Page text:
The Lok Sabha has passed the bill to revise the salary of members of parliament. Much of the debate in the media has been on the wealth of current MPs and the lack of accountability. It is important to focus as well on structural issues related to remunerating legislators. Under the bill, the base salary of MPs is being raised to Rs.50,000 from Rs.16,000 per month. The daily allowance paid to MPs when they attend parliament is being hiked to Rs.2,000 from Rs.1,000. The constituency allowance is being increased to Rs.45,000 per month from Rs.20,000 and office expenses (for staff, stationery and postage) to Rs.45,000 per month from Rs.20,000. Pension for former MPs will be Rs.20,000 per month instead of the present Rs.8,000. Other than these, MPs get accommodation in Delhi, which varies from a hostel in Vitthalbhai Patel House to two-bedroom flats and bungalows, all in central Delhi. MPs get reimbursement of electricity, water, telephone and internet charges. They (and their family) are also reimbursed for 34 one-way air tickets from their constituency to Delhi. In a parliamentary democracy, compensation for legislators should be sufficient to ensure their independence and autonomy. It should attract professionals who can devote their full time to legislative work. There should be a sufficient support system to enable legislators perform their duties effectively. There are mainly three issues that need to be resolved while fixing the compensation package for legislators. First, MPs fix their own salaries and allowances, which results in a conflict of interest. Second, every time the salary is revised upwards, there is an adverse media and public reaction. The outcome is that MPs' salaries are significantly lower than that for any other position of similar responsibility in the public or private sector. The low salaries may deter honest persons, without other income sources, from contesting elections. Third, reimbursements of office expenses are classified as 'allowances'. Thus, expenses for office staff, telephone charges, etc. are often seen as part of their compensation. Contrast this with the treatment for government or private sector employees. The costs of office support staff, rental, communication and travel costs are not counted as their salary or perks. The process in India is similar to that in some countries. The US Congress and the German Bundestag determine their own salaries. There are two alternative approaches seen in some other democracies. Some countries appoint an independent authority to determine salaries. Some others peg the salary to that of public officials. For example, New Zealand has a remuneration tribunal which is tasked to fix salaries based on being (a) fair relative to levels of remuneration elsewhere; (b) fair to person being remunerated and the taxpayer; (c) adequate to recruit and retain competent persons. In Canada, a commission is appointed after every general election and salaries are then indexed to the federal government's annual wage rate index. Australia has a remuneration authority that links the salary to that in the Principal Executive Office. In the UK, the Senior Salaries Review Board determines salaries, which are then voted upon by parliament. The Scottish parliament indexes its salaries to that of British MPs. In France, the salary of the legislator is the average of the highest and lowest paid official in the seniormost level of the government. There were two distinct themes during last week's Lok Sabha debate. Several MPs discussed structural issues. Some MPs - L.K. Advani, Ramachandra Dome, Sanjay Nirupam, Shailendra Singh and Pinaki Misra - suggested that the government establish an independent commission for determining salaries. Advani pointed out that a decision to that effect had been taken in an all-party meeting held by the Speaker in may 2005 and demanded that the government announce the formation of such a commission before the end of the current session of parliament. Some MPs - Dhananjay Singh, Sanjay Nirupam and Shailendra Kumar -- focussed on the need for support structures such as office space, research staff and assistants in the constituency. They felt that these would help MPs examine proposed laws and rules and monitor the work of the government. Nirupam and Misra suggested that MPs' salaries be linked to performance; salaries should be cut for any time lost due to disruption. Some MPs highlighted the need for pension and accommodation for former MPs. Sharad Yadav, Raghuvansh Prasad Singh and Sansuma Khunggur Bwiswmuthiary requested that the pension be raised to Rs 25,000 per month. Yadav and Bwiswmuthiary also said that former MPs be allocated residential accommodation in Delhi. The bill will next be discussed in the Rajya Sabha. The government agreed that there is merit in forming an independent commission. It is however uncertain whether the government will accede to Advani's demand that the commission be announced in the next couple of days. - M.R. Madhavan This column has been published by IANS today.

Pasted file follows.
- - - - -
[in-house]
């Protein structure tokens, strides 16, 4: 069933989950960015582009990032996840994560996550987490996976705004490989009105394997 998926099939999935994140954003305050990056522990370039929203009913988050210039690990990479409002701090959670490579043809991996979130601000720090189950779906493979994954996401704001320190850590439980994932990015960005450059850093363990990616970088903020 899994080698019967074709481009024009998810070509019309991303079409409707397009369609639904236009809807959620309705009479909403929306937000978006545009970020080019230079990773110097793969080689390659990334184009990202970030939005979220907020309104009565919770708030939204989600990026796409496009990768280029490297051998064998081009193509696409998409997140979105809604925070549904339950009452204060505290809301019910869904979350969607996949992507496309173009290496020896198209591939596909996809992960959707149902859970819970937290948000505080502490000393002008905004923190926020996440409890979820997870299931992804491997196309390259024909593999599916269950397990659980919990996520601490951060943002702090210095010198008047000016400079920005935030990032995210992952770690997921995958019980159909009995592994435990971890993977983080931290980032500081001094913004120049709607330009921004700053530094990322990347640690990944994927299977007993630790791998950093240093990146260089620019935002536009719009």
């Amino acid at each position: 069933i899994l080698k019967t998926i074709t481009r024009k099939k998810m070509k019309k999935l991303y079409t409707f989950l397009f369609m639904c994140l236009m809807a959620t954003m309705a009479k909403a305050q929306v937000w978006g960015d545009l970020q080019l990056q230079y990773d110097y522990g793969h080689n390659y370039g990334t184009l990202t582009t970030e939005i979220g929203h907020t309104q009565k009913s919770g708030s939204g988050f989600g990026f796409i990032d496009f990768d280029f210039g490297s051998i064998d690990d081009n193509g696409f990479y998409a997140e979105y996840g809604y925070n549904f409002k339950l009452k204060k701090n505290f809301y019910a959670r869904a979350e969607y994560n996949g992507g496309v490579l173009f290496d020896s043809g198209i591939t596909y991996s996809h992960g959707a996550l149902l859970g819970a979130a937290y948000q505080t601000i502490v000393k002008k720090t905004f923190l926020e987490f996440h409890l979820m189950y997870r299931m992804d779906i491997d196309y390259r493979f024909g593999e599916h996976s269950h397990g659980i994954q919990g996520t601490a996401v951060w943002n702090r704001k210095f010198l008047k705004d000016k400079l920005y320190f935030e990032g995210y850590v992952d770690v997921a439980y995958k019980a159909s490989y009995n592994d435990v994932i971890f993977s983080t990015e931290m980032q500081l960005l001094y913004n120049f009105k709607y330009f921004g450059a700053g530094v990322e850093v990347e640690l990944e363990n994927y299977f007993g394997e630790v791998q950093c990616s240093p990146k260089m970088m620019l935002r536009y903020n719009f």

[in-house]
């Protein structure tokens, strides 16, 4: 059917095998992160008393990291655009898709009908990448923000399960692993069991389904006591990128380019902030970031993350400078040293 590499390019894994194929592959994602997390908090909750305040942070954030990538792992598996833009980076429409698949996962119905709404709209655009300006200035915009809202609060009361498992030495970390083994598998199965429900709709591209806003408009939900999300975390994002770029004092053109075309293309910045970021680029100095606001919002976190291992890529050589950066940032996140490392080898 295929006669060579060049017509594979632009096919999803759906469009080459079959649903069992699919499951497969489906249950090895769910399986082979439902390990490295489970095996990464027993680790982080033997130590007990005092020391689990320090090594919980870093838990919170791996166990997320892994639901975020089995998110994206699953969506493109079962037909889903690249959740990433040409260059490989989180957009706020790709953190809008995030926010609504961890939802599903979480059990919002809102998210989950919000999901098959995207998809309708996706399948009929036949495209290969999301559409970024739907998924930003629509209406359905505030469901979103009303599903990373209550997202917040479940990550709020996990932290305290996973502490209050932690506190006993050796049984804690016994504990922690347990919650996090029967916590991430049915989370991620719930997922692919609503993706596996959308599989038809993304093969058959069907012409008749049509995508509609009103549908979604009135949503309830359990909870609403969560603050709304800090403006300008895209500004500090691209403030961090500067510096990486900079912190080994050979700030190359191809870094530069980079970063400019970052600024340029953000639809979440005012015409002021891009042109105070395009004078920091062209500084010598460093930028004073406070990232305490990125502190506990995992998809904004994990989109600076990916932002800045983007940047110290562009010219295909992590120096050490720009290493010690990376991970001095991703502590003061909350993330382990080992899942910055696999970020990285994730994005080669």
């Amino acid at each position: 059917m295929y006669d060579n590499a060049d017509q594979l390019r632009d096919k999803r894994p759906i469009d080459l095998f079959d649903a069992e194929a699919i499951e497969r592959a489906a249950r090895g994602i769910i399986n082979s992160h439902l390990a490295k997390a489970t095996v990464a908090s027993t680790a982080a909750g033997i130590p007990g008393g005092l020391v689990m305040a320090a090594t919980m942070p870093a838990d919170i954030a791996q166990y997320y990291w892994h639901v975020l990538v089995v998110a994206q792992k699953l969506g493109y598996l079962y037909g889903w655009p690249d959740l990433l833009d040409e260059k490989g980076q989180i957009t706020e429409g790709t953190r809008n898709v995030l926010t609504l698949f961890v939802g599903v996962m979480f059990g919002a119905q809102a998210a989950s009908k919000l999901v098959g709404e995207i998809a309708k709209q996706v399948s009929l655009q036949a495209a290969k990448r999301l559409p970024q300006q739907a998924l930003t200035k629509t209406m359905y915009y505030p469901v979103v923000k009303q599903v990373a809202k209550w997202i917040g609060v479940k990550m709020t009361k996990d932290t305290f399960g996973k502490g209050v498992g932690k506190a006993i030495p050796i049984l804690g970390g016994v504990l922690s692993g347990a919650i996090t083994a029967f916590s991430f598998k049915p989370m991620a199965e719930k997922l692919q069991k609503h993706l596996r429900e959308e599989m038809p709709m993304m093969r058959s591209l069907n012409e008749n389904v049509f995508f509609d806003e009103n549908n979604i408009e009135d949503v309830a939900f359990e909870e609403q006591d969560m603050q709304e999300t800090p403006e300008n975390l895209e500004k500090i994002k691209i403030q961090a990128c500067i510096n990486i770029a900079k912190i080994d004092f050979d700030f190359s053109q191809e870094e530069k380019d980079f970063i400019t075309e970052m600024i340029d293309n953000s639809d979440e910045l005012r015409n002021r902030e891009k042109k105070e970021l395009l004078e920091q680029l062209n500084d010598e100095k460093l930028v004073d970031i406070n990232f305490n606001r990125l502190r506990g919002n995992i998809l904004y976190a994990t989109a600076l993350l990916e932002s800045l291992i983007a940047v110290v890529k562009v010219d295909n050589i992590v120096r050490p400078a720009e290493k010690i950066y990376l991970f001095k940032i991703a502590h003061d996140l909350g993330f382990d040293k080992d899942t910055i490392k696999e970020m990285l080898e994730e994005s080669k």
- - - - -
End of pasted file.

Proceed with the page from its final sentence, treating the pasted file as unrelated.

The National Anti-Doping Bill, 2021 is listed for passage in Rajya Sabha today. It was passed by Lok Sabha last week. The Bill creates a regulatory framework for anti-doping rule violations in sports. It was examined by the Parliamentary Standing Committee on Sports, and some of their recommendations have been incorporated in the Bill passed by Lok Sabha.